The movie resorts to grave conventionality when Arya calls Devki “Mom” for the first time, when she comes to know how she avenged her. The dynamics of step-relationships are complicated, and this bit seems like a compulsive and easier recourse to conventionality. The film that begins as what seems like a strong departure from the usual portrayal of the “wicked stepmother”, ends up becoming melodramatic and falls back on the argument that we should only call people by the roles they occupy. Devki then, is seen as aspiring only to be seen as Arya’s biological mother, again succumbing to the glorification of mothers. Why is being a step-mother not okay?
The movie catapults from Arya’s resistance to her step-mother to extreme love and affection for Devki when she showers kisses on her after calling her Mom. What effectively happens is that step-relationships become more a tool and less a space for exploration or personal voice – which Arya did exercise in the beginning but lost in the end at the cost of the conventional ideology of the script.
The collective ideology of the movie is in fact traditionalist. When Devki goes to the police station to report a missing Arya, one of the female officers says something which roughly paraphrases to – “Today is Valentine’s Day, your daughter must be out having fun with her friends” to which Devki replies vehemently – my daughter is not “one of those girls.” By “one of those girls” she means the girl who stays out late with boys or “has fun” on Valentine’s Day. It is actually appalling that the script would make provisions for such a stereotypically gendered judgment which makes distinctions within women based on their so-called “character.”
One common problem seen in many intended feminist works or movies is how they conveniently leave out or misrepresent the LQBTQIA+ community, which further reinforces feminism as only for heterosexual cis women, which is problematic to the core. Devki seeks help of her students, two transgender NGO workers to castrate the watchman. They are shown to seduce the watchman by beckoning him inside an auto by flashing cleavage and bare legs, and finally drugging and castrating him.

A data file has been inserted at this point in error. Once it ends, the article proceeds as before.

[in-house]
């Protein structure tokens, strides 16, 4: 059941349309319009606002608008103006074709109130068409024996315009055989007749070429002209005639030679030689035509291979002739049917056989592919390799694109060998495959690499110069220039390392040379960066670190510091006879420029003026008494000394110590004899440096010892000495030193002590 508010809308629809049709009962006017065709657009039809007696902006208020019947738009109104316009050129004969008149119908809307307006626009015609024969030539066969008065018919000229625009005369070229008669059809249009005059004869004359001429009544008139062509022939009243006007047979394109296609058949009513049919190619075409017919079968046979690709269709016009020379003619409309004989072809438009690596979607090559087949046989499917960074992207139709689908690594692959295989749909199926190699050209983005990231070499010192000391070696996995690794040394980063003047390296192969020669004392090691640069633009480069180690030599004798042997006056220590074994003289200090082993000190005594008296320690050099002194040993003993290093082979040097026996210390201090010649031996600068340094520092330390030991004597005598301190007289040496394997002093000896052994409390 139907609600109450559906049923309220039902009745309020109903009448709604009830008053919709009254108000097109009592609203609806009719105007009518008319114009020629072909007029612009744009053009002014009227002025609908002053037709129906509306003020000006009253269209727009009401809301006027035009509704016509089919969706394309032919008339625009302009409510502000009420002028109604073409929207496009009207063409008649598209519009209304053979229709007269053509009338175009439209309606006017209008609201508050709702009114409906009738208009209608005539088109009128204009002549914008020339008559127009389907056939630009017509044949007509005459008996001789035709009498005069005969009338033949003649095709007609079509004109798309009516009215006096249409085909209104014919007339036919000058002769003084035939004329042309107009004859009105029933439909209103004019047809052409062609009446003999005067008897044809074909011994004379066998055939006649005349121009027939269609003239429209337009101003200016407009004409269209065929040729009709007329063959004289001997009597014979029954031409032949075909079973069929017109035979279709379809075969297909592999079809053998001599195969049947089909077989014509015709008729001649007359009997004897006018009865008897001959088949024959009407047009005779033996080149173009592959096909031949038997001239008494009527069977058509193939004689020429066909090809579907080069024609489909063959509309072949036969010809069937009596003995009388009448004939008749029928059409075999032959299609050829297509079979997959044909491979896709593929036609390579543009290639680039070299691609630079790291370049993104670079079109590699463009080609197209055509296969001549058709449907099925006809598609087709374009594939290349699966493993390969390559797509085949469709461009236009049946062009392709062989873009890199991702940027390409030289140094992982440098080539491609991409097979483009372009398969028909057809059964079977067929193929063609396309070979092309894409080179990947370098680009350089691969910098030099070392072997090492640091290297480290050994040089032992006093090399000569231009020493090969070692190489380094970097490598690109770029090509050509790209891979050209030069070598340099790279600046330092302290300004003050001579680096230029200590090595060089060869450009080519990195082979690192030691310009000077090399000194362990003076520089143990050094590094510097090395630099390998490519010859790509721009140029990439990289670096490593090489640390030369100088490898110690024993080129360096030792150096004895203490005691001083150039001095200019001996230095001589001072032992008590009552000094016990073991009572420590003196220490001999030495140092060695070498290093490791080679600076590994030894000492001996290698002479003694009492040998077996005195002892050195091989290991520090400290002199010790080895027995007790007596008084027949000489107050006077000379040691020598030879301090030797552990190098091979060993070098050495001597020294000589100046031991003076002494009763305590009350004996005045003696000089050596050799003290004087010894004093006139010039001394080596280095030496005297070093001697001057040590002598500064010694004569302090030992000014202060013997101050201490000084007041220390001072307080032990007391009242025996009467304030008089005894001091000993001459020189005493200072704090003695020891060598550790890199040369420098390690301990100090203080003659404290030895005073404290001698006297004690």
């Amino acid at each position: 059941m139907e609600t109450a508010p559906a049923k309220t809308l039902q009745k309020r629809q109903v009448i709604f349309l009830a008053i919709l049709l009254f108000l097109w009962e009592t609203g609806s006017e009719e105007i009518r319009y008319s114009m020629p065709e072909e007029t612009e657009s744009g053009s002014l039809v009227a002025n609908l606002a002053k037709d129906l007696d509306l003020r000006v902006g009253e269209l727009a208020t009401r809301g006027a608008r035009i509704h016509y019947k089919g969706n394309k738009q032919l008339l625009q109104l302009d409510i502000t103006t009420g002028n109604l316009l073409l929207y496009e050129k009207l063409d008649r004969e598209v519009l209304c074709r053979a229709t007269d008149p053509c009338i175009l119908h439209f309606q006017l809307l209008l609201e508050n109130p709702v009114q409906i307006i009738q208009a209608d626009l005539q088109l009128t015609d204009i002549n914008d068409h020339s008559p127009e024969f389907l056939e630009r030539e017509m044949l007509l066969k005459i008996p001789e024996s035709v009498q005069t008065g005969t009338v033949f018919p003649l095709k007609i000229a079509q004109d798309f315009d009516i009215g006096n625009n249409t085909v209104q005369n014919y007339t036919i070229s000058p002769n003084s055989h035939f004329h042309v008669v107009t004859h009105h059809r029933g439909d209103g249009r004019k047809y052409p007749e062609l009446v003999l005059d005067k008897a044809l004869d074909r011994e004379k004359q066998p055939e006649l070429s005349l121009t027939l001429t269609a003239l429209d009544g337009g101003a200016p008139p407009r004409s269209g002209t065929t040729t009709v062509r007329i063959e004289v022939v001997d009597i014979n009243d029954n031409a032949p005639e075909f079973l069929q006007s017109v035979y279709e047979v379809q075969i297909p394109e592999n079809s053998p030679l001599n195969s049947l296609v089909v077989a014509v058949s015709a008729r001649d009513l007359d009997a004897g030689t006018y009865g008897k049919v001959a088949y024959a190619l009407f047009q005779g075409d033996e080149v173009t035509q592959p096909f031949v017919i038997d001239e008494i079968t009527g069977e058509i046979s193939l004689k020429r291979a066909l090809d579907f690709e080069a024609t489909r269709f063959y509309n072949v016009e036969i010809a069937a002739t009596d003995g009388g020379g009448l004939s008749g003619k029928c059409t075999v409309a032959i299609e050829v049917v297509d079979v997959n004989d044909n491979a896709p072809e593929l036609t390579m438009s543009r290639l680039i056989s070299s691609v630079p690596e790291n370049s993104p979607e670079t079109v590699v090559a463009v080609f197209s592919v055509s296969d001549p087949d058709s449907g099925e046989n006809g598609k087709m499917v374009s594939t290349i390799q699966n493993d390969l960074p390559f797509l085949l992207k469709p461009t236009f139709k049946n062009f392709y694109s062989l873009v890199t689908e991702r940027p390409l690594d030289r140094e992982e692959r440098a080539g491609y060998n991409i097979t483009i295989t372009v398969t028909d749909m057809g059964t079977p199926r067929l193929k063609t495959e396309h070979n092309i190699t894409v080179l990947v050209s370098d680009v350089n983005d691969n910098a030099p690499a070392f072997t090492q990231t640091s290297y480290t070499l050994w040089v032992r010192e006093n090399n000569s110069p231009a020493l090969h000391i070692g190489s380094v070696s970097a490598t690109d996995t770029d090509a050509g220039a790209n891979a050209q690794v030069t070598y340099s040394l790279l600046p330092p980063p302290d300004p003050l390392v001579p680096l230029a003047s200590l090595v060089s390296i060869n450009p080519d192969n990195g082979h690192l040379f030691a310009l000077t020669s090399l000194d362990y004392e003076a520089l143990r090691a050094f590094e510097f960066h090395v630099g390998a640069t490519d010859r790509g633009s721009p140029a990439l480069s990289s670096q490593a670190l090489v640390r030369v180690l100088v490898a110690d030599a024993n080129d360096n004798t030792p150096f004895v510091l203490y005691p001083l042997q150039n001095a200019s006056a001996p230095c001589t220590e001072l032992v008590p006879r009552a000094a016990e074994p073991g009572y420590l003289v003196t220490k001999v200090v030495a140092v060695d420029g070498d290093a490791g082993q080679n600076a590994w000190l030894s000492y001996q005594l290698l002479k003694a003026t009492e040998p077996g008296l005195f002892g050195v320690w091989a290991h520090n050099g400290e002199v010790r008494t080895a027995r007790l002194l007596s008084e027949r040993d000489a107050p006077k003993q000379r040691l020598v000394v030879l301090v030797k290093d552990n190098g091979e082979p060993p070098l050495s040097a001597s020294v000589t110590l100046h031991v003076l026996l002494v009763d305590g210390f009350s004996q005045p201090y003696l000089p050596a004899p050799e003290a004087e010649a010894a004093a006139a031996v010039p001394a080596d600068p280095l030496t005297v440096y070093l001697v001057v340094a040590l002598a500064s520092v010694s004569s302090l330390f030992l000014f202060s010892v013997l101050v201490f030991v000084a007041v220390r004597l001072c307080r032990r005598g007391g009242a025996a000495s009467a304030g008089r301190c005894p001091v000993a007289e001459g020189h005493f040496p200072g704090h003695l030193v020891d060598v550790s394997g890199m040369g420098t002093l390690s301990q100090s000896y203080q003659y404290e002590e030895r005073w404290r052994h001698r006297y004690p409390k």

Why are trans women relegated to the ostensibly “immoral” task of seduction, and eventually the violence of castration?
Out of anyone who could have been appointed to do this, Devki asks her trans women students to carry out this specific part of her scheme of justice. Why are trans women relegated to the ostensibly “immoral” task of seduction, and eventually the violence of castration? While Devki embarks on more “respectable” punishments such as poisoning and shooting the other rapists, the more perverse punishment of castration is left to the trans women to do – something that we cannot dream of the conventional upper-caste, upper-class cis heterosexual heroine Devki doing herself. This falls back on tired stereotypes of trans women as sex workers, and reinforces damaging notions of the transgender community as immoral or perverse.
Music is by AR Rehman, and O Sona Tere Liye is the musical highlight of the film and will probably be the point where you will give up that unconvincing self-control of yours and cry. All the lead characters did a stellar job, but Akshay Khanna as the cop is refreshing (although a little too stereotypical as the cool-dude-I-know-my-shit-well-cop) and Sajal as Arya stands out the most.
Kajol is a Lit Major, often speechless, she finds written expression more comfortable than the spoken one. An intersectional Feminist, she aims at working on the narratives of women of colour and gender as it operates in her part of the world. You can follow her on Facebook, Twitter and Instagram.
Featured Image Credit: The Indian Express
Really interesting read. When I first started watching Bollywood movies ( think Sridevi, Madhuri, Rani, Ash, Rekha) I was bothered by a lot of things, but mostly by those rape scenes. There’s one with Madhuri the 90’s, that was so upsetting, I turned it off. Since everything is from the male perspective, as you said, I can kind of see why it’s made that way. I can’t imagine what it feels like to hear the hoots after a rape scene ???
I was waiting to read how this was going to be a fresh take, an evolved conversation onscreen, a new opportunity for inclusion, but this really doesn’t sound like that at all.
I think you’re right about the box we put mothers in, & I imagine the same as LGBTQIA parts in movies, BC the Trans group are always sex workers, the Gay men are whiny, fashionable, bitchy, & slutty; lesbians are almost always ‘butch’ or ‘lipstick lesbian,” but almost all these boxes dont allow them to be actually human, too. It’s only about looks & their sexual experiences.
Laverne Cox (OITNB) had a new show recently, though I think it’s canceled, where she played a lawyer that happened to be Trans. That was our first Trans lead, first Trans black woman, & first where the character’s entire story wasn’t based on their sexual history.